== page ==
The Planter in Community: Defer Leadership

A few years back I attended a missions conference and struck up a conversation with a missionary who was serving in southern Africa. As the conversation progressed I began to ask him questions concerning how he measured success, expecting to hear something along the lines of number of baptisms or size of his ministry; however, what he shared with me was far different. According to my new friend, he labeled success as going to the Sunday gathering of his church and never having to get up to speak because those he was reaching were doing all the leading.

I have thought on that conversation a number of times over the years and how challenging it is to have that type of mindset, yet how right it is to think in this way. While I have yet to perfectly implement this, let me share some of my experiences from the past several years of church planting.


At the heart of my missionary friend’s mindset was the heart to delegate, which is never an easy thing to do, especially in the early days of a church plant for a few reasons:

1. Delegation is hard because it takes discernment.

If we delegate a responsibility too soon or to the wrong person it can have a very damaging effect on the church so it requires much wisdom and patience.

Delegation is hard. At the heart of my missionary friend’s mindset was the heart to delegate, which is never an easy thing to do

2. Delegation is hard because we give away things we enjoy doing.

One of the reasons I was excited to plant was the different work and responsibilities that came with it. Over the years I have found it hard to give away these responsibilities and opportunities to others.

3. Delegation is hard because we like things centering around us.

Truth be told the greatest challenge I have regarding delegating is myself. I like having things in the church revolve around me. I like being up front for people to see me. I like the control of having my hands on everything.


Unless your desire is for your church to never grow to be more than a small group and be unhealthy, delegation will be necessary.

1. Delegation is necessary to be Biblically faithful.

The book of Ephesians tells us that God has placed different leaders over the church to equip the saints in order that they can do the work of the ministry. One of the ways a planter or pastor can have security that he is being faithful is when others in the church are taking ministry responsibilities off his plate.

Delegation is necessary. Unless your desire is for your church to never grow to be more than a small group and be unhealthy, delegation will be necessary.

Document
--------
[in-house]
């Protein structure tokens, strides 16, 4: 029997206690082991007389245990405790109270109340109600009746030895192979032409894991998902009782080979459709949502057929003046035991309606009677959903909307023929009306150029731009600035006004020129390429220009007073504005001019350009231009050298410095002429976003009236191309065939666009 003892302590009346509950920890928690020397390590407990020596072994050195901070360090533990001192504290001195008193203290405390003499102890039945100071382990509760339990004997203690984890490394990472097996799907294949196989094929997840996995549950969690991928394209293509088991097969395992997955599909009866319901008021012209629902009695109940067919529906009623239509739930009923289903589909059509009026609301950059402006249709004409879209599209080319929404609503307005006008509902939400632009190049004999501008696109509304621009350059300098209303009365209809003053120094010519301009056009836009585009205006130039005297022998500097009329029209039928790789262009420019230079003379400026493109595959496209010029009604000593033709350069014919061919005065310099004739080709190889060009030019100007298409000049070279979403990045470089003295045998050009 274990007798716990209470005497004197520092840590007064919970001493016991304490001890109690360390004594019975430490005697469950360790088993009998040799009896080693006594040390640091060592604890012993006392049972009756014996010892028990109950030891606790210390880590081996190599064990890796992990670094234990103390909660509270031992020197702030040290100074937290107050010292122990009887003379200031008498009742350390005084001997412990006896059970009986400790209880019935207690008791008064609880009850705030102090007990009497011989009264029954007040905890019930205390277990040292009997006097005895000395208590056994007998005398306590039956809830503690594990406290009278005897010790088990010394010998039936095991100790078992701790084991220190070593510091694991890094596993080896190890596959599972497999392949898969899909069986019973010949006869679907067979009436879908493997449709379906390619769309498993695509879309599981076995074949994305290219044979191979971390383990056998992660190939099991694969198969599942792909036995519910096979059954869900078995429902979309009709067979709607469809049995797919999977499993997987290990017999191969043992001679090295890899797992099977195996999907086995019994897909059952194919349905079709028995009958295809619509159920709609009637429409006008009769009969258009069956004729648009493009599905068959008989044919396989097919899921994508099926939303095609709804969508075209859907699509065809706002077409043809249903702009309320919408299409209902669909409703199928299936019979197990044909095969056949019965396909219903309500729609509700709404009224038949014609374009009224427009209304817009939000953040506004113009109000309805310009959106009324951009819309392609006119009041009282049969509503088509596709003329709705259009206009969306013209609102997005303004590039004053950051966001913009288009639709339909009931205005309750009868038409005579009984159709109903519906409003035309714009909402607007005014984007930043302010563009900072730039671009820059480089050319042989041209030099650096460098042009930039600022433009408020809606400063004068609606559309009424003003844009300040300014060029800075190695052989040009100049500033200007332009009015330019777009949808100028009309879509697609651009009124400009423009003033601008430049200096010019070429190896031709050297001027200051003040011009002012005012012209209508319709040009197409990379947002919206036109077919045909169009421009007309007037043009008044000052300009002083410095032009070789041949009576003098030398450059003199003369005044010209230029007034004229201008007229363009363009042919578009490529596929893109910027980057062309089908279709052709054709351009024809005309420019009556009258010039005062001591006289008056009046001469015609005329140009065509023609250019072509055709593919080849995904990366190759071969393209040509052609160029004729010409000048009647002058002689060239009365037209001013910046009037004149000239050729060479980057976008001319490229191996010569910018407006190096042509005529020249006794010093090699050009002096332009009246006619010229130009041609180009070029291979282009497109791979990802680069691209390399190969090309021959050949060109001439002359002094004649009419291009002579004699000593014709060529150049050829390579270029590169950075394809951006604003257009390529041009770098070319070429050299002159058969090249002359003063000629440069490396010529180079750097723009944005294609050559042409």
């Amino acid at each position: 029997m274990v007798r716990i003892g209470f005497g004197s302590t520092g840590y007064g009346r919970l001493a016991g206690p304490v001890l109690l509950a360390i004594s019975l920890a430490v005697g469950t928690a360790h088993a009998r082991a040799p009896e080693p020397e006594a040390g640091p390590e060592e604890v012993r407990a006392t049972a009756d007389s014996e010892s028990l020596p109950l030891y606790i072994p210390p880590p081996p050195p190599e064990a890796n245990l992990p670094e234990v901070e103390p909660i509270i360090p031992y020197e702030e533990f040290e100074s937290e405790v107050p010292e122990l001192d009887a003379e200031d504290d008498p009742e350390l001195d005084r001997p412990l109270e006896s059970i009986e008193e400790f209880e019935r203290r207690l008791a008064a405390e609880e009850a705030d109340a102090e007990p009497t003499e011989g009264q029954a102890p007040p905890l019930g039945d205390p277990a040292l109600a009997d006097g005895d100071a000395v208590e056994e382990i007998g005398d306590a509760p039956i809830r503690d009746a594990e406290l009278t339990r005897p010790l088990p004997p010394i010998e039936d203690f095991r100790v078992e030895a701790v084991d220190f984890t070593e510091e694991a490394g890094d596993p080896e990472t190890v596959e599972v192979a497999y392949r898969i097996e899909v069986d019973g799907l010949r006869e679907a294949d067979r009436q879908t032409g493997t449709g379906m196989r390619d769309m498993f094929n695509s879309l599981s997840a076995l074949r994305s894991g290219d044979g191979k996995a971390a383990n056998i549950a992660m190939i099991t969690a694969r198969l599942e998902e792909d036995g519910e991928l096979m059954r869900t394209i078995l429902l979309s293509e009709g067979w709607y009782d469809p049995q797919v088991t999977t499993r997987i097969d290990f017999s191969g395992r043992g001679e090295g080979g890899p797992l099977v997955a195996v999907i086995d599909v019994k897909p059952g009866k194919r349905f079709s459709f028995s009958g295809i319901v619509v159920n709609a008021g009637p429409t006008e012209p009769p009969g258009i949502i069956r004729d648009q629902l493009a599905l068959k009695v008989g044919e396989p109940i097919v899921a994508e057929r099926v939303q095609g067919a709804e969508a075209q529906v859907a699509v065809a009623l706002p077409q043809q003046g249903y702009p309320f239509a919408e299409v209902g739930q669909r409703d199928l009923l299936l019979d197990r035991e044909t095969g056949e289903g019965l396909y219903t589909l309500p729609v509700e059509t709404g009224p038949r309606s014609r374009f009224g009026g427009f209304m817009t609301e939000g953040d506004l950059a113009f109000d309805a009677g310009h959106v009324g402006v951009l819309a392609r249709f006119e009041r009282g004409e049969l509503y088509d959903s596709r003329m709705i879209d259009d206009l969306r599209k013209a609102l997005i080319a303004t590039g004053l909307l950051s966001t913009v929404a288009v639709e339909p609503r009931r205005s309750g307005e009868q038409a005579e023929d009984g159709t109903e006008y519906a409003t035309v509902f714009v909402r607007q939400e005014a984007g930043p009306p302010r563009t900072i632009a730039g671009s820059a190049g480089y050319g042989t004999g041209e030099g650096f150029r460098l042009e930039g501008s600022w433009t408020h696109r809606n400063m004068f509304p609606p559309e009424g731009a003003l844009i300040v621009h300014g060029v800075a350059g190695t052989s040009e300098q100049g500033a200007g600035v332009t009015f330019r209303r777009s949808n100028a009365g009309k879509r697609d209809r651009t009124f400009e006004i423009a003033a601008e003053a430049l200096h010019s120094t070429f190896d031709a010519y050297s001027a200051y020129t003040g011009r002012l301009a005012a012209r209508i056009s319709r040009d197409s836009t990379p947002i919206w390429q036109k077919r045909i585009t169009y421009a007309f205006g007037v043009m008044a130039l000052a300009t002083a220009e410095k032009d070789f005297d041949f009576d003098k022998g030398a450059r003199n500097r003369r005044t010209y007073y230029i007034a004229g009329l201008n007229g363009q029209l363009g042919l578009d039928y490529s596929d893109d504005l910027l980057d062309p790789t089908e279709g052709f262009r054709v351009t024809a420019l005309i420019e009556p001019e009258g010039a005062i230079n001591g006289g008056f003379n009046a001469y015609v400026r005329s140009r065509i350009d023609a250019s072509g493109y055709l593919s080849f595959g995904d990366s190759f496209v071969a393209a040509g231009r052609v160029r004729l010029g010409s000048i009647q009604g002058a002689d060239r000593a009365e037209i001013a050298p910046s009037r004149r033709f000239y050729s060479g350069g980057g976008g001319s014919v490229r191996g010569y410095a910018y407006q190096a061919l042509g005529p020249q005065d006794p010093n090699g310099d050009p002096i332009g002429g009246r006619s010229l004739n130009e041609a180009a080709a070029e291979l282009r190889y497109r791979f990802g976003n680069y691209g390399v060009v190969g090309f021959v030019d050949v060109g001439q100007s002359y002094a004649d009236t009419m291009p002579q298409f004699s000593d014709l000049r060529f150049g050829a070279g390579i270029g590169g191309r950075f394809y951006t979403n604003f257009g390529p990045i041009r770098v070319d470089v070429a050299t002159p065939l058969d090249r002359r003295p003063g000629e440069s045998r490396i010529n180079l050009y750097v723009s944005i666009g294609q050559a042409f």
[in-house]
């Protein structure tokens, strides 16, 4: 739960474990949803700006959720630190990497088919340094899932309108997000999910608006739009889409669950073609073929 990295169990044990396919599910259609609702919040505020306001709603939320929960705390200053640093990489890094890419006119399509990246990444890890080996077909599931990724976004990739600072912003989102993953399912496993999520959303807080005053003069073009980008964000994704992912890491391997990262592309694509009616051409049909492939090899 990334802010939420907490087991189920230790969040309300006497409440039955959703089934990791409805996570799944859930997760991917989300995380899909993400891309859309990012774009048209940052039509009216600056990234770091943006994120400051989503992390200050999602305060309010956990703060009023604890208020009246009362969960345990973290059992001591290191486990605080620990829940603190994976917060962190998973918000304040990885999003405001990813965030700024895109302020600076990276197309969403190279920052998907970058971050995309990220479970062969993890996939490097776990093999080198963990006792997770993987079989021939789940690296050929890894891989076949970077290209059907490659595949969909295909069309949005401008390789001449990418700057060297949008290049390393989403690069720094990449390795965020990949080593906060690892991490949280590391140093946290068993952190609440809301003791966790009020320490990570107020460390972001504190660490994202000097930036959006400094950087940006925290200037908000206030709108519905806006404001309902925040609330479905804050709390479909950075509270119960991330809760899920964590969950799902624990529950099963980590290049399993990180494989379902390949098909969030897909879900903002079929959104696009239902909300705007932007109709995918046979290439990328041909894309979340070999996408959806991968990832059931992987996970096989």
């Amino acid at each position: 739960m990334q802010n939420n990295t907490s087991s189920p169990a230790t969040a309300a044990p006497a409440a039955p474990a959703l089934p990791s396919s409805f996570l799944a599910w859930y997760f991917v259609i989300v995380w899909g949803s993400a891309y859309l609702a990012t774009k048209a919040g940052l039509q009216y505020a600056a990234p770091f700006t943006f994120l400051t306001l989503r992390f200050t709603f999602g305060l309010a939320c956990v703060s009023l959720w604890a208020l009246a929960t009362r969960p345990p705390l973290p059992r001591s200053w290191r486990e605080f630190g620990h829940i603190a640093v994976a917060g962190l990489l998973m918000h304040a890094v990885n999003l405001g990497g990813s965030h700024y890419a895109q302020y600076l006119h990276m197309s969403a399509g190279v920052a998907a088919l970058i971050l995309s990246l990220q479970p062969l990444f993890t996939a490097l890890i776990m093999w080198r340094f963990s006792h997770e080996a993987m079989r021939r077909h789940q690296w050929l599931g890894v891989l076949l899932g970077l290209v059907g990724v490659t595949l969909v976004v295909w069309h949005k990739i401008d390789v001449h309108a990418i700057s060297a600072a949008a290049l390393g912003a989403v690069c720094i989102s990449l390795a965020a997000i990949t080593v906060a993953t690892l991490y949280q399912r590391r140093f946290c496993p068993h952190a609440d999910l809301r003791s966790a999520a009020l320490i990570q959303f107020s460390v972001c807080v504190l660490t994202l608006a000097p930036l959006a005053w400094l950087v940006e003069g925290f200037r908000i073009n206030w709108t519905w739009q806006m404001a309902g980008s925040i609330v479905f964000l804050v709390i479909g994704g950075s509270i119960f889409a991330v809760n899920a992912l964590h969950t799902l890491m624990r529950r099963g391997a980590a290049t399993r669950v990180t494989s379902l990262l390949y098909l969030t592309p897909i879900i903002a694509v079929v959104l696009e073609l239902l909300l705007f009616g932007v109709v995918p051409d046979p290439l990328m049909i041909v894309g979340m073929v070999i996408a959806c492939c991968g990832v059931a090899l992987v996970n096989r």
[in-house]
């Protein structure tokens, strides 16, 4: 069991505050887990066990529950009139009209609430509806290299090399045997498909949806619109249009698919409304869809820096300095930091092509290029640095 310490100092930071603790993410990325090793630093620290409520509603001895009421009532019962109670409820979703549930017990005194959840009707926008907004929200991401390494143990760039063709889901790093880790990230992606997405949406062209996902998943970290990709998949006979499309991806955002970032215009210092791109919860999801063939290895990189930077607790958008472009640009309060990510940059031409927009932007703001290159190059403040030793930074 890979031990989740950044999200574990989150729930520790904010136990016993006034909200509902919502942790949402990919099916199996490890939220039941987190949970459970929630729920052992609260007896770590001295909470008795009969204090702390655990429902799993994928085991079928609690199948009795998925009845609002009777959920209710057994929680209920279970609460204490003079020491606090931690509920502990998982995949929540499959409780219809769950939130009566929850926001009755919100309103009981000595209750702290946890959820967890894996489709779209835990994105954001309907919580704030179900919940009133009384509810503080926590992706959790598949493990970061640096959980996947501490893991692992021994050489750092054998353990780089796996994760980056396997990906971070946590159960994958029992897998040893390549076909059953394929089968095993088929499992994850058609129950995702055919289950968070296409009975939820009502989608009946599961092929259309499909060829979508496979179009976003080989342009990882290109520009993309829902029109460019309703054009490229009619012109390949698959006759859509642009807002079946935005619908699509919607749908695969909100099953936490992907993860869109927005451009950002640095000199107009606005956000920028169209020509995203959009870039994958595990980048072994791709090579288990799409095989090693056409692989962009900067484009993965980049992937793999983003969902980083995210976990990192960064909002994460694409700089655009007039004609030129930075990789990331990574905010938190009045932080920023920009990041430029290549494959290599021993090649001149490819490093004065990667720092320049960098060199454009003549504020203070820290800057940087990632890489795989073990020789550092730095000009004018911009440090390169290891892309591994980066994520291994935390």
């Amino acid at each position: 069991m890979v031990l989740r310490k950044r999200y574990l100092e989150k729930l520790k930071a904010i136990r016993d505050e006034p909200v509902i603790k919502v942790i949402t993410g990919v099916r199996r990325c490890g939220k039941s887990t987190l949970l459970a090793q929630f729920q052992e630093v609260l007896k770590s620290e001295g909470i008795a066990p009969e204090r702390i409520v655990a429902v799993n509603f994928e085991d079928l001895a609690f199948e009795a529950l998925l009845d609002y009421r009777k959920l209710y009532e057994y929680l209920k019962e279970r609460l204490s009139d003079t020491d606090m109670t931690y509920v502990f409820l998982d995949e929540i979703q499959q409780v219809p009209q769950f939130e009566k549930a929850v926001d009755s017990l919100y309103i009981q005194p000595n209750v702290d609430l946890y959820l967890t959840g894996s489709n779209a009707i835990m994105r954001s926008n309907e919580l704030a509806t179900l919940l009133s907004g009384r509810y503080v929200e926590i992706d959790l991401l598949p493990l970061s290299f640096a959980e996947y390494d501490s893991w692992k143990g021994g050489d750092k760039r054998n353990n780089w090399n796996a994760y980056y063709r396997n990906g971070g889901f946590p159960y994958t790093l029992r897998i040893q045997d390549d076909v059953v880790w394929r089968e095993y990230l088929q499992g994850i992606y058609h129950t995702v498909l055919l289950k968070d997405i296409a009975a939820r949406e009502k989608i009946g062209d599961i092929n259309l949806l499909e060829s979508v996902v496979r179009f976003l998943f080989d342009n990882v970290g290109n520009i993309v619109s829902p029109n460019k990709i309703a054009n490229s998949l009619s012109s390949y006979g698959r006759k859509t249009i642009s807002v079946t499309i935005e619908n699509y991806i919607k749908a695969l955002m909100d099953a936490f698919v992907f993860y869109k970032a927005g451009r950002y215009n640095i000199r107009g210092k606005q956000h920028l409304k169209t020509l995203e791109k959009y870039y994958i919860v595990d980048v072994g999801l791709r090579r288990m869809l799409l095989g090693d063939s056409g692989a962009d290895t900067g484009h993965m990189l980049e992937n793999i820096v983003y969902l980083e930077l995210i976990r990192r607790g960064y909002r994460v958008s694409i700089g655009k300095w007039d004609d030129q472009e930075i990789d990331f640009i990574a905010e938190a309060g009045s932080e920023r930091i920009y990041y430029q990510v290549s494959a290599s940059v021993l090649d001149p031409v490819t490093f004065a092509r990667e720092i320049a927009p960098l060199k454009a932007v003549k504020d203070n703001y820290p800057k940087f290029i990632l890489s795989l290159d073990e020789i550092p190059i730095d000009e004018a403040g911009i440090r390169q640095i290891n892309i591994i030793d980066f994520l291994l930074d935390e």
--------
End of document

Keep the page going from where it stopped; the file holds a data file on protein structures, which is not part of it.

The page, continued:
2. Delegation is necessary for the church to properly function.

Not everyone, including pastors, has every gift. There are some things you will be good at and other things you will not. By delegating responsibilities it allows the pastor to spend more time doing the things God has gifted him to do; this allows others in the church to serve in the areas according to their gifting. For the church to function in the way described in 1 Corinthians 12, delegation is necessary.

3. Delegation is necessary for the good of all involved.

One of the great leadership lessons in the Scriptures is the story of Moses and Jethro in Exodus 18. Up to that point in Exodus, everything revolved around Moses—seemingly nothing was delegated. However, as Jethro surveyed what was taking place he not only informed Moses that what he was doing was not good for himself but also it was not good for the people. In an act of wisdom and care Jethro helped Moses learn how to delegate. Without a desire for delegation the planter has set himself and the plant up for burnout and failure.

4. Delegation is good for your soul.

Not only does delegation get things off your plate, it allows others in the church to minister to their leaders. Even the best and strongest leaders still need others to pour into them, and when we delegate ministry to the church we create necessary channels by which the church can care for its leaders.


In 3 John, the apostle found no greater joy than hearing that those he ministered to were walking in the truth of the gospel, and when we delegate we too can share in that joy. My missionary friend let me know that his great joys in ministry were seeing those in whom he had invested, lead. Do not miss out in that joy.


I have always been challenged by the simple phrase from Count Zinzendorf to “preach the gospel, die, and be forgotten”. As we plant churches our hearts longs for much to be made of Jesus, and when we delegate responsibilities the church becomes less about the planter more about the body and ultimately more about our Christ.

Published May 19, 2016